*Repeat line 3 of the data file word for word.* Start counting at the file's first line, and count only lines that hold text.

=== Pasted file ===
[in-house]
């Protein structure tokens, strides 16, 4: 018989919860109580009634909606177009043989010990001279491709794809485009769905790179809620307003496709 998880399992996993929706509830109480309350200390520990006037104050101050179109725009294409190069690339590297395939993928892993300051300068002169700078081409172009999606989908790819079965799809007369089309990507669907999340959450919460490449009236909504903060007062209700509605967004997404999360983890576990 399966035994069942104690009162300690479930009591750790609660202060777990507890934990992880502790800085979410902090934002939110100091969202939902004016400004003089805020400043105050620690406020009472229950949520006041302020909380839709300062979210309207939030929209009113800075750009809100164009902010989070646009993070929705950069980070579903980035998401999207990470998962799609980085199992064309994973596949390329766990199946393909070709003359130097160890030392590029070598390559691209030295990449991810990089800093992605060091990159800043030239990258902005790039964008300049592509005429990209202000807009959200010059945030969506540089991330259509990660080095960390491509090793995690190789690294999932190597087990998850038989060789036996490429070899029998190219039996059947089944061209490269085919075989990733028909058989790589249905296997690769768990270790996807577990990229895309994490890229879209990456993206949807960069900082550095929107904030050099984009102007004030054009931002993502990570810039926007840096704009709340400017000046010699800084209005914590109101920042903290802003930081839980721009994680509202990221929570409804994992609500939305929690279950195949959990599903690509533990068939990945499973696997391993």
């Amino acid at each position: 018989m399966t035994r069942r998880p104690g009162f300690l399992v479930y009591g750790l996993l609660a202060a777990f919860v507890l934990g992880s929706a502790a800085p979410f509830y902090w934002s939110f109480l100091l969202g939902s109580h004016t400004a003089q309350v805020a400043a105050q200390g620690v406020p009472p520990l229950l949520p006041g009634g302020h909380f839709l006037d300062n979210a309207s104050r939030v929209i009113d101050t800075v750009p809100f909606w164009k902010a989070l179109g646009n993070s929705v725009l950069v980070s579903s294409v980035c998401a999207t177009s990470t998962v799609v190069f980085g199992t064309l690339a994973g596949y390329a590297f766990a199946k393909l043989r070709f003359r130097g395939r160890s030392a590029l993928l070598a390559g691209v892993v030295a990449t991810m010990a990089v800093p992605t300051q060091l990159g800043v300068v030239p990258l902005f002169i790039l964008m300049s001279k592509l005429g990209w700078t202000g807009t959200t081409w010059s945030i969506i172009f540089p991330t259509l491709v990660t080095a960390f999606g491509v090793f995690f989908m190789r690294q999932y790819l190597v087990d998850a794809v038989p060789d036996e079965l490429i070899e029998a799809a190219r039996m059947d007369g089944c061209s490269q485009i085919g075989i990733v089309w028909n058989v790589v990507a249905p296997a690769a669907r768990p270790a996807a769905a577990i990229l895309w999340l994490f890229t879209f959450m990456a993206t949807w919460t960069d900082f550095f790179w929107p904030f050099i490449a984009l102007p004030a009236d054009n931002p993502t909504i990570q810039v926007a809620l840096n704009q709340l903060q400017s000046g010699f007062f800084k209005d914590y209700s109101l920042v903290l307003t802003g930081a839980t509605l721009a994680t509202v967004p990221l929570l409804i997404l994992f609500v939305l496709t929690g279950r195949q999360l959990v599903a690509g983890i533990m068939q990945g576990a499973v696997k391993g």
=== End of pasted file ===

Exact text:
């Amino acid at each position: 018989m399966t035994r069942r998880p104690g009162f300690l399992v479930y009591g750790l996993l609660a202060a777990f919860v507890l934990g992880s929706a502790a800085p979410f509830y902090w934002s939110f109480l100091l969202g939902s109580h004016t400004a003089q309350v805020a400043a105050q200390g620690v406020p009472p520990l229950l949520p006041g009634g302020h909380f839709l006037d300062n979210a309207s104050r939030v929209i009113d101050t800075v750009p809100f909606w164009k902010a989070l179109g646009n993070s929705v725009l950069v980070s579903s294409v980035c998401a999207t177009s990470t998962v799609v190069f980085g199992t064309l690339a994973g596949y390329a590297f766990a199946k393909l043989r070709f003359r130097g395939r160890s030392a590029l993928l070598a390559g691209v892993v030295a990449t991810m010990a990089v800093p992605t300051q060091l990159g800043v300068v030239p990258l902005f002169i790039l964008m300049s001279k592509l005429g990209w700078t202000g807009t959200t081409w010059s945030i969506i172009f540089p991330t259509l491709v990660t080095a960390f999606g491509v090793f995690f989908m190789r690294q999932y790819l190597v087990d998850a794809v038989p060789d036996e079965l490429i070899e029998a799809a190219r039996m059947d007369g089944c061209s490269q485009i085919g075989i990733v089309w028909n058989v790589v990507a249905p296997a690769a669907r768990p270790a996807a769905a577990i990229l895309w999340l994490f890229t879209f959450m990456a993206t949807w919460t960069d900082f550095f790179w929107p904030f050099i490449a984009l102007p004030a009236d054009n931002p993502t909504i990570q810039v926007a809620l840096n704009q709340l903060q400017s000046g010699f007062f800084k209005d914590y209700s109101l920042v903290l307003t802003g930081a839980t509605l721009a994680t509202v967004p990221l929570l409804i997404l994992f609500v939305l496709t929690g279950r195949q999360l959990v599903a690509g983890i533990m068939q990945g576990a499973v696997k391993g």